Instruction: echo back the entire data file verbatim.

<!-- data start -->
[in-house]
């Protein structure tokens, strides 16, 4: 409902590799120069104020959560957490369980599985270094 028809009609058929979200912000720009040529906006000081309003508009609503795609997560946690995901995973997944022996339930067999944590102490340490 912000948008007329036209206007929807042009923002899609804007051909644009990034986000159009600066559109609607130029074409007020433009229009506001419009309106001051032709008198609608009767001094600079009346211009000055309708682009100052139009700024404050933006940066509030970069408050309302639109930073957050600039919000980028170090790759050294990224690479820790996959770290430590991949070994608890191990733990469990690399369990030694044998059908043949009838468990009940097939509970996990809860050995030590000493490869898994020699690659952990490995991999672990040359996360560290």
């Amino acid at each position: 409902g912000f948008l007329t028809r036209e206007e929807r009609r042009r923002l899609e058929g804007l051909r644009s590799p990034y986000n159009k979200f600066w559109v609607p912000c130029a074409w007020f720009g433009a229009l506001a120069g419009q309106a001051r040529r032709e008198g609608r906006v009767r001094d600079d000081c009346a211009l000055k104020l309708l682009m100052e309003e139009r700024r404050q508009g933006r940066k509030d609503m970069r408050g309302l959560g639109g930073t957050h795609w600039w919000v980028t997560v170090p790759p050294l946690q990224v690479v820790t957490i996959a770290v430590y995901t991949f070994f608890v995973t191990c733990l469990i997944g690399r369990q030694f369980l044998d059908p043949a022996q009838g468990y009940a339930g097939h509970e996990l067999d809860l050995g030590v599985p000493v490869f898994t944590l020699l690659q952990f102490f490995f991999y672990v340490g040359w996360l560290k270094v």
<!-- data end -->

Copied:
[in-house]
């Protein structure tokens, strides 16, 4: 409902590799120069104020959560957490369980599985270094 028809009609058929979200912000720009040529906006000081309003508009609503795609997560946690995901995973997944022996339930067999944590102490340490 912000948008007329036209206007929807042009923002899609804007051909644009990034986000159009600066559109609607130029074409007020433009229009506001419009309106001051032709008198609608009767001094600079009346211009000055309708682009100052139009700024404050933006940066509030970069408050309302639109930073957050600039919000980028170090790759050294990224690479820790996959770290430590991949070994608890191990733990469990690399369990030694044998059908043949009838468990009940097939509970996990809860050995030590000493490869898994020699690659952990490995991999672990040359996360560290």
């Amino acid at each position: 409902g912000f948008l007329t028809r036209e206007e929807r009609r042009r923002l899609e058929g804007l051909r644009s590799p990034y986000n159009k979200f600066w559109v609607p912000c130029a074409w007020f720009g433009a229009l506001a120069g419009q309106a001051r040529r032709e008198g609608r906006v009767r001094d600079d000081c009346a211009l000055k104020l309708l682009m100052e309003e139009r700024r404050q508009g933006r940066k509030d609503m970069r408050g309302l959560g639109g930073t957050h795609w600039w919000v980028t997560v170090p790759p050294l946690q990224v690479v820790t957490i996959a770290v430590y995901t991949f070994f608890v995973t191990c733990l469990i997944g690399r369990q030694f369980l044998d059908p043949a022996q009838g468990y009940a339930g097939h509970e996990l067999d809860l050995g030590v599985p000493v490869f898994t944590l020699l690659q952990f102490f490995f991999y672990v340490g040359w996360l560290k270094v």